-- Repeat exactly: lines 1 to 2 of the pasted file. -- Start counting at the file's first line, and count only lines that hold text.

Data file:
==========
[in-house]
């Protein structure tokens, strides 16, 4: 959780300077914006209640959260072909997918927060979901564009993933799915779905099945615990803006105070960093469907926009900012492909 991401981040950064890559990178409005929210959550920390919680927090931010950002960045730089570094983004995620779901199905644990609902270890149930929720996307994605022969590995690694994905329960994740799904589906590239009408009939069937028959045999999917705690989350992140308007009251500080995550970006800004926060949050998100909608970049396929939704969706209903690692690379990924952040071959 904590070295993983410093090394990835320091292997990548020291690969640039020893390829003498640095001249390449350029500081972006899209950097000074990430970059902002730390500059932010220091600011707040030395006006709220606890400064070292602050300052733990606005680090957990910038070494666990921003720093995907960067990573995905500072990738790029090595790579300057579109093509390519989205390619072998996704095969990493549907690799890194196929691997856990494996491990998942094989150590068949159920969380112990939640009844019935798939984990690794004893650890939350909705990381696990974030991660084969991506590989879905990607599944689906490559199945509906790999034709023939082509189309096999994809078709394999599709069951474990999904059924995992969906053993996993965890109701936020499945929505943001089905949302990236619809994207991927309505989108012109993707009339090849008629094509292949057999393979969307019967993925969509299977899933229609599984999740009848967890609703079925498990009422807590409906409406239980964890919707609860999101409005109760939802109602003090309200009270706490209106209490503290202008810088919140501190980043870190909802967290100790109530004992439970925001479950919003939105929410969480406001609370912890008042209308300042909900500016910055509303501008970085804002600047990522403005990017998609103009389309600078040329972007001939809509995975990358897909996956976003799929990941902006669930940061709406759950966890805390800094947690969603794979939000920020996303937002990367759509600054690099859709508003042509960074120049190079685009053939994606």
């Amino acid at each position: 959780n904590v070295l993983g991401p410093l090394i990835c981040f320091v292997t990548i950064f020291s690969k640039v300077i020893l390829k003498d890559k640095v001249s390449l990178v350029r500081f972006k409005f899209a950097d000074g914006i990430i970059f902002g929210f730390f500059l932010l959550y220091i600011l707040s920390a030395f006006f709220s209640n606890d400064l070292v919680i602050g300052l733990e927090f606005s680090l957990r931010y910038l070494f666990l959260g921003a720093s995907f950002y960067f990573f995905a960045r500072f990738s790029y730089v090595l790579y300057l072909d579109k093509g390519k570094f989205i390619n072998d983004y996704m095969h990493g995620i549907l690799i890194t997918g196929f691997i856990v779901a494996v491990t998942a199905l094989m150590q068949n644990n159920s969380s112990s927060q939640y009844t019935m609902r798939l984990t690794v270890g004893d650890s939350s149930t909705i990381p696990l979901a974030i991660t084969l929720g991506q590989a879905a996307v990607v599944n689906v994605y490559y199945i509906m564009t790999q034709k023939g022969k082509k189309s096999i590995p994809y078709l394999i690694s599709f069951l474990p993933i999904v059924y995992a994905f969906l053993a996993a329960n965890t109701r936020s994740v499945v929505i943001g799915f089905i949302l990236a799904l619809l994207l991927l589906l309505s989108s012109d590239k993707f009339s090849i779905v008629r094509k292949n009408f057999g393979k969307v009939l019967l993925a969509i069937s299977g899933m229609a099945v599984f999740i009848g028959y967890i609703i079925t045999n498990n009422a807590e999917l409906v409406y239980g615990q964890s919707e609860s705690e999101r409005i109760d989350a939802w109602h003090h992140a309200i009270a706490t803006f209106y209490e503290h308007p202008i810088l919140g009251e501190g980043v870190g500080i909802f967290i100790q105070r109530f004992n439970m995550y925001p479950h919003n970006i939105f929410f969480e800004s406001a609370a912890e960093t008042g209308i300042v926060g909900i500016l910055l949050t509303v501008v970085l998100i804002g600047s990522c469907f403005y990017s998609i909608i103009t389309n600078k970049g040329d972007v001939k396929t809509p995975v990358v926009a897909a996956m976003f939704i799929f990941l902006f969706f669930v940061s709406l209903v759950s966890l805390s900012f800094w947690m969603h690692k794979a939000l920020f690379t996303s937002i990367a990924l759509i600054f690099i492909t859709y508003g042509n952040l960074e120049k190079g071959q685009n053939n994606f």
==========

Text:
[in-house]
């Protein structure tokens, strides 16, 4: 959780300077914006209640959260072909997918927060979901564009993933799915779905099945615990803006105070960093469907926009900012492909 991401981040950064890559990178409005929210959550920390919680927090931010950002960045730089570094983004995620779901199905644990609902270890149930929720996307994605022969590995690694994905329960994740799904589906590239009408009939069937028959045999999917705690989350992140308007009251500080995550970006800004926060949050998100909608970049396929939704969706209903690692690379990924952040071959 904590070295993983410093090394990835320091292997990548020291690969640039020893390829003498640095001249390449350029500081972006899209950097000074990430970059902002730390500059932010220091600011707040030395006006709220606890400064070292602050300052733990606005680090957990910038070494666990921003720093995907960067990573995905500072990738790029090595790579300057579109093509390519989205390619072998996704095969990493549907690799890194196929691997856990494996491990998942094989150590068949159920969380112990939640009844019935798939984990690794004893650890939350909705990381696990974030991660084969991506590989879905990607599944689906490559199945509906790999034709023939082509189309096999994809078709394999599709069951474990999904059924995992969906053993996993965890109701936020499945929505943001089905949302990236619809994207991927309505989108012109993707009339090849008629094509292949057999393979969307019967993925969509299977899933229609599984999740009848967890609703079925498990009422807590409906409406239980964890919707609860999101409005109760939802109602003090309200009270706490209106209490503290202008810088919140501190980043870190909802967290100790109530004992439970925001479950919003939105929410969480406001609370912890008042209308300042909900500016910055509303501008970085804002600047990522403005990017998609103009389309600078040329972007001939809509995975990358897909996956976003799929990941902006669930940061709406759950966890805390800094947690969603794979939000920020996303937002990367759509600054690099859709508003042509960074120049190079685009053939994606």